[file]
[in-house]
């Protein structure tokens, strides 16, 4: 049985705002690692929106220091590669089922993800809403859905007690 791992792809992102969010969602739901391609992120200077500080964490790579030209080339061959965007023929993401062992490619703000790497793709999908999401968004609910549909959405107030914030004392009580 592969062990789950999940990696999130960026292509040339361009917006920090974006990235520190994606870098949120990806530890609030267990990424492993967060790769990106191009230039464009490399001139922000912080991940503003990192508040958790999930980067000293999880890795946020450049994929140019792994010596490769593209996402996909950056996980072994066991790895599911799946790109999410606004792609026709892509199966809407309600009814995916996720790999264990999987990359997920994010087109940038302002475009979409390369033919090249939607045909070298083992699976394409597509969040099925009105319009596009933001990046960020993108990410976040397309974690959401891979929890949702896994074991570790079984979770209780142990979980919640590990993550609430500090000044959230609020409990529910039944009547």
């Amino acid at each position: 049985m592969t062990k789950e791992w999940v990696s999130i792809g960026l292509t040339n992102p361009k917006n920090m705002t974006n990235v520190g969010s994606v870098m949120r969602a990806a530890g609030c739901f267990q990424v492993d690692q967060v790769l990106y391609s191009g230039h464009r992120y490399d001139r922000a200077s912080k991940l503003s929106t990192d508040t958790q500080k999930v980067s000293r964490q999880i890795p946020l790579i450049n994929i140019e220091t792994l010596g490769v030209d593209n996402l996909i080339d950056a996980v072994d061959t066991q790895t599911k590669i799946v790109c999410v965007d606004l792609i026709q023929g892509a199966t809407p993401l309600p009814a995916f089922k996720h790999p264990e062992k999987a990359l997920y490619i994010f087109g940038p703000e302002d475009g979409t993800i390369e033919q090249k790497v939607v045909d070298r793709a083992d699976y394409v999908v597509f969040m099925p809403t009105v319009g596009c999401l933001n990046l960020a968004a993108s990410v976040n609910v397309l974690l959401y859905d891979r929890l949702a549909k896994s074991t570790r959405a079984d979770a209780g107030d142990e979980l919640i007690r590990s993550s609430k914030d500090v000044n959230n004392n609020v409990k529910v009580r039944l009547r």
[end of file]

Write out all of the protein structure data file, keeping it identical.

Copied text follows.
[in-house]
């Protein structure tokens, strides 16, 4: 049985705002690692929106220091590669089922993800809403859905007690 791992792809992102969010969602739901391609992120200077500080964490790579030209080339061959965007023929993401062992490619703000790497793709999908999401968004609910549909959405107030914030004392009580 592969062990789950999940990696999130960026292509040339361009917006920090974006990235520190994606870098949120990806530890609030267990990424492993967060790769990106191009230039464009490399001139922000912080991940503003990192508040958790999930980067000293999880890795946020450049994929140019792994010596490769593209996402996909950056996980072994066991790895599911799946790109999410606004792609026709892509199966809407309600009814995916996720790999264990999987990359997920994010087109940038302002475009979409390369033919090249939607045909070298083992699976394409597509969040099925009105319009596009933001990046960020993108990410976040397309974690959401891979929890949702896994074991570790079984979770209780142990979980919640590990993550609430500090000044959230609020409990529910039944009547």
């Amino acid at each position: 049985m592969t062990k789950e791992w999940v990696s999130i792809g960026l292509t040339n992102p361009k917006n920090m705002t974006n990235v520190g969010s994606v870098m949120r969602a990806a530890g609030c739901f267990q990424v492993d690692q967060v790769l990106y391609s191009g230039h464009r992120y490399d001139r922000a200077s912080k991940l503003s929106t990192d508040t958790q500080k999930v980067s000293r964490q999880i890795p946020l790579i450049n994929i140019e220091t792994l010596g490769v030209d593209n996402l996909i080339d950056a996980v072994d061959t066991q790895t599911k590669i799946v790109c999410v965007d606004l792609i026709q023929g892509a199966t809407p993401l309600p009814a995916f089922k996720h790999p264990e062992k999987a990359l997920y490619i994010f087109g940038p703000e302002d475009g979409t993800i390369e033919q090249k790497v939607v045909d070298r793709a083992d699976y394409v999908v597509f969040m099925p809403t009105v319009g596009c999401l933001n990046l960020a968004a993108s990410v976040n609910v397309l974690l959401y859905d891979r929890l949702a549909k896994s074991t570790r959405a079984d979770a209780g107030d142990e979980l919640i007690r590990s993550s609430k914030d500090v000044n959230n004392n609020v409990k529910v009580r039944l009547r």